FIXED: Fluorescent Incoherent X-ray Emission and Diffraction to determine protein structures
The Swedish Research Council reached a decision on October 31, 2019 on project grants and starting grants for Natural and Engineering Sciences. The Department of Physics and Astronomy is granted 40 840 000 SEK for the period 2020-2023 for in total nine project grants and three starting grants. The projects will begin during 2020.
Project title: FIXED: Fluorescent Incoherent X-ray Emission and Diffraction to determine protein structures
Main applicant: Nicusor Timneanu, Division of Molecular and Condensed Matter Physics
Grant amount: 3 200 000 SEK for the period 2020-2023
Funder: Project grant from the Swedish Research Council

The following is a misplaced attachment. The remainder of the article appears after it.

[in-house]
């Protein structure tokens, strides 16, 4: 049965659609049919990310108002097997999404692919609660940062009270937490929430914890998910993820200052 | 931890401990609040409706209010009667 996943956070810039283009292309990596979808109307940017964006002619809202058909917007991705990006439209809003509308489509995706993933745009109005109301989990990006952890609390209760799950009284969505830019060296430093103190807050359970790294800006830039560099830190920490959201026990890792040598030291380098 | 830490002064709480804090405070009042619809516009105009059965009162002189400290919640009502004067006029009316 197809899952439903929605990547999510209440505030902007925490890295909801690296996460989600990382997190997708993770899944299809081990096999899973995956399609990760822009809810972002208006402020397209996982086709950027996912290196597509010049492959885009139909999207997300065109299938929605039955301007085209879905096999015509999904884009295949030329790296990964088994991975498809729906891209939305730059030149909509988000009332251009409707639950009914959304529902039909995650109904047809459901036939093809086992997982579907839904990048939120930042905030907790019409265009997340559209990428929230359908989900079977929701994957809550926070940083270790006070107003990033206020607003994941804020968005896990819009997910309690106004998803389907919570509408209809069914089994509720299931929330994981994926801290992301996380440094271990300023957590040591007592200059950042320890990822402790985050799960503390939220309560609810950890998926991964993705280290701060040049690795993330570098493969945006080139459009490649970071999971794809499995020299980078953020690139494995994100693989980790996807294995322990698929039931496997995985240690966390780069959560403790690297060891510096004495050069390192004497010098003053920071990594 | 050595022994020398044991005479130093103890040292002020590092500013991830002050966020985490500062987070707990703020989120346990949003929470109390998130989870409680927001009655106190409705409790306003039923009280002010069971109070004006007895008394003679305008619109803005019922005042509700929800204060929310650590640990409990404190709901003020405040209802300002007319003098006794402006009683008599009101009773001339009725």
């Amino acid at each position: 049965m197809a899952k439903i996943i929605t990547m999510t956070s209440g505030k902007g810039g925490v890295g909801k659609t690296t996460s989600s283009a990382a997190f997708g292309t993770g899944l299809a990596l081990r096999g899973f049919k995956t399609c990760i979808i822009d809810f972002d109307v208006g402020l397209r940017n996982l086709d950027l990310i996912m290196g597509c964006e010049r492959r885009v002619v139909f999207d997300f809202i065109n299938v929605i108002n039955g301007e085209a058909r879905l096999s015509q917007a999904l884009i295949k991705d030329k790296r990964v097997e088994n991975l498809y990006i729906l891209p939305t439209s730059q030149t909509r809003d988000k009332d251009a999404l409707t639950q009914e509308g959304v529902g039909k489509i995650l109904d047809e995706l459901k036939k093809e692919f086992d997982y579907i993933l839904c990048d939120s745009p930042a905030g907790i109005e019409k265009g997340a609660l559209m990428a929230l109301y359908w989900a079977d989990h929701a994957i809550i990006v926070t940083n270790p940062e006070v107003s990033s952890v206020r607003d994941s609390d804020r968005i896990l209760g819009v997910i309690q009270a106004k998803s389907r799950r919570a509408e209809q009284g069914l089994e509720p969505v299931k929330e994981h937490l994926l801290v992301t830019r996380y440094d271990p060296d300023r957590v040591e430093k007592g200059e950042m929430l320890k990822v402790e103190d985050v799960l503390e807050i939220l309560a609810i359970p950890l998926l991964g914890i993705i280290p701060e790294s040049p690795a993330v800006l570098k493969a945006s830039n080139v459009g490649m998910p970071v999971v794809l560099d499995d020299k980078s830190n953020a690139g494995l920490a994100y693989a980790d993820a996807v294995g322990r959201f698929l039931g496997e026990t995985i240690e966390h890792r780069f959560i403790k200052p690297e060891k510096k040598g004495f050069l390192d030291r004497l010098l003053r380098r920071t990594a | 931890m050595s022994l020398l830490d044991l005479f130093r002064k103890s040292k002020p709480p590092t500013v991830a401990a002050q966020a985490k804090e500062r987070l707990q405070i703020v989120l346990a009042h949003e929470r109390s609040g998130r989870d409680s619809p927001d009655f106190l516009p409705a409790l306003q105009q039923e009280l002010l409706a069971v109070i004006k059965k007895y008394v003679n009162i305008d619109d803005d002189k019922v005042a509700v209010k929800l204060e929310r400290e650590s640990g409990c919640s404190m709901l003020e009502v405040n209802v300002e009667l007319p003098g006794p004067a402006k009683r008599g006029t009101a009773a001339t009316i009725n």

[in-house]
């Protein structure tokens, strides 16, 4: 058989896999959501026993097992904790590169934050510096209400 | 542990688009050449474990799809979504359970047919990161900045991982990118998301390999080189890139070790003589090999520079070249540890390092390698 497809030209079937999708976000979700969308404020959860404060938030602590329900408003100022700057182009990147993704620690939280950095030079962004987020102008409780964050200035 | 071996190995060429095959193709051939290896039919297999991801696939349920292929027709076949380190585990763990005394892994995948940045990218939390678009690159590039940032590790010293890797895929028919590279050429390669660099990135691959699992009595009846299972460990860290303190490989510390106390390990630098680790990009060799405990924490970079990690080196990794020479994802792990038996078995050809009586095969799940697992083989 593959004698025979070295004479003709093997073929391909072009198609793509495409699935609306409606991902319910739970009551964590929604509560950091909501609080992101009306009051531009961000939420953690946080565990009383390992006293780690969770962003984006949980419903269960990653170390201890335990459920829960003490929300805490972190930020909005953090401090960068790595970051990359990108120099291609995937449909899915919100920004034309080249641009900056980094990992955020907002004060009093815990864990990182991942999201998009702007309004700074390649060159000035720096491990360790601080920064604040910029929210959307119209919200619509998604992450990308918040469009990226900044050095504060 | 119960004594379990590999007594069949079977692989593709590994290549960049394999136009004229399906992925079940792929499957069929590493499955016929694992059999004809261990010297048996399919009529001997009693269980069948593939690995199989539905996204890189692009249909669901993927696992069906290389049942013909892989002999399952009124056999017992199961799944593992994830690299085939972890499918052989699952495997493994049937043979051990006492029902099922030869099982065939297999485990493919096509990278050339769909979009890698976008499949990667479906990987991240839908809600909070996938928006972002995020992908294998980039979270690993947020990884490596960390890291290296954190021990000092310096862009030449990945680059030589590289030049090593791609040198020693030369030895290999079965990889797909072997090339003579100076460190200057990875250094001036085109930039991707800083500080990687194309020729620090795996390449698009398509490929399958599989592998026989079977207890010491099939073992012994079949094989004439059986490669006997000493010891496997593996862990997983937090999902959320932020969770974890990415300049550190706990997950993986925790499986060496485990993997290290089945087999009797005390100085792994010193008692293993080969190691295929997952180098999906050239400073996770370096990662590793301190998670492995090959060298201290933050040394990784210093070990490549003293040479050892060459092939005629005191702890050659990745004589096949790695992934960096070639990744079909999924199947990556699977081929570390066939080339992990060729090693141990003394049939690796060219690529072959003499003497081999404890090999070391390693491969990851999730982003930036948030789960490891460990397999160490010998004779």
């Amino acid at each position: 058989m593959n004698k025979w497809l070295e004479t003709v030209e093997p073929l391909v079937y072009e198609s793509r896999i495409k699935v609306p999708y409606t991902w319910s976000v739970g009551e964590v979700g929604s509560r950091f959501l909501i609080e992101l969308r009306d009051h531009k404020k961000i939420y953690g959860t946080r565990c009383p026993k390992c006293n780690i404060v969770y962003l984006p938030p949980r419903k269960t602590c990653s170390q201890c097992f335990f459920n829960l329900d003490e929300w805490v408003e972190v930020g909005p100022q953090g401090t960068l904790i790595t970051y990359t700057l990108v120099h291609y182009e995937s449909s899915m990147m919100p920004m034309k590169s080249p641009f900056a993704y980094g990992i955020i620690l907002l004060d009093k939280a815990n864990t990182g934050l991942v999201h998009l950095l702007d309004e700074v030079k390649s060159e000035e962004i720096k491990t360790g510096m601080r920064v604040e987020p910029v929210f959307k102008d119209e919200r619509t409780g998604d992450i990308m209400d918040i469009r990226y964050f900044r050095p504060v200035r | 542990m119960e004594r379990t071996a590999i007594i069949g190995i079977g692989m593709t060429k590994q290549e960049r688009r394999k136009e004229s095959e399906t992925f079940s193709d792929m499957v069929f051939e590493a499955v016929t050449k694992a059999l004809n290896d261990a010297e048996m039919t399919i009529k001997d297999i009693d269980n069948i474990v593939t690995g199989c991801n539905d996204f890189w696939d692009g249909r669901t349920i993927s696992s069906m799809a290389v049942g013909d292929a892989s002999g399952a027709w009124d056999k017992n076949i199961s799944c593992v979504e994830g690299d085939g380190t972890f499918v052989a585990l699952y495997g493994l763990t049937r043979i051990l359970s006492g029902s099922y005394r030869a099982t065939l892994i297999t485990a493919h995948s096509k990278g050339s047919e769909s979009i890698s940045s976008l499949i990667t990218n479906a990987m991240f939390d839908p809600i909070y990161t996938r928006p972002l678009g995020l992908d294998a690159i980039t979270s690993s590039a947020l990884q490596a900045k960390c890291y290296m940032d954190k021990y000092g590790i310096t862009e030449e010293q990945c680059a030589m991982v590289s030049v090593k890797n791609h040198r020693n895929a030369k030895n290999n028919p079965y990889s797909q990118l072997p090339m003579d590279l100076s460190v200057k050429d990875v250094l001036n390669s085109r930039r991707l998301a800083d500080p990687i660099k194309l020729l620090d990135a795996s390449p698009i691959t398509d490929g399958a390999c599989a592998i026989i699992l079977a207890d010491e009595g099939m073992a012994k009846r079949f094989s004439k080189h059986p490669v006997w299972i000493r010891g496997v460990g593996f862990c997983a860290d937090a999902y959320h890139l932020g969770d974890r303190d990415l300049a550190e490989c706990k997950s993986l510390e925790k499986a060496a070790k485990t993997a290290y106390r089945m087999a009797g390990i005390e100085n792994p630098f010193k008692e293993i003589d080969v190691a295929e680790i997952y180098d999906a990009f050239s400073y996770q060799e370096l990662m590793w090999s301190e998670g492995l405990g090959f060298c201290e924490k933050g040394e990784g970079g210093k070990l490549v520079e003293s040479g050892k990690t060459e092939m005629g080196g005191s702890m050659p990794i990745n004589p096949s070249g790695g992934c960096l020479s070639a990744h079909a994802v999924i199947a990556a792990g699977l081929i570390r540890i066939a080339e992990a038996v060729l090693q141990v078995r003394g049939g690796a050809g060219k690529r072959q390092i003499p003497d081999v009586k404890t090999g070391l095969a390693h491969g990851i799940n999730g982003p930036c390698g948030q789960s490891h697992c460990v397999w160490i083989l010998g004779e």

The project studies the feasibility of incoherent diffractive imaging – a brand new method to determine atomic and electronic structure of condensed matter and molecules. It uses ultrashort and intense pulses of X-ray lasers to probe the structure of samples, like protein crystals, before these would turn into plasma due to the extreme radiation dose. Elastically scattered X-rays have been successfully used for coherent diffractive imaging – here we propose to use the X-ray fluorescence from specific atoms to gain further structural information. Emission from different atoms will be incoherent, however if the photons are indistinguishable they will interfere. We plan to investigate intensity interferometry of X-ray fluorescence from transient metals to gain fundamental insights into quantum optics and ultrafast X-ray physics, to understand high-order coherence of X-ray emission from complex plasma environments. We will do theoretical modeling to gain knowledge about the practical realisation of experiments, and optimise conditions to extract novel structural and spectroscopic information. This study is interdisciplinary between physics and biology, and builds upon our experience in Uppsala in ultrafast X-ray imaging of proteins, paired with the local expertise in X-ray spectroscopy. We envision this as a complementary method suited to study biological systems, in particular proteins with metallic clusters that catalyse some of the most fundamental chemical reactions on Earth.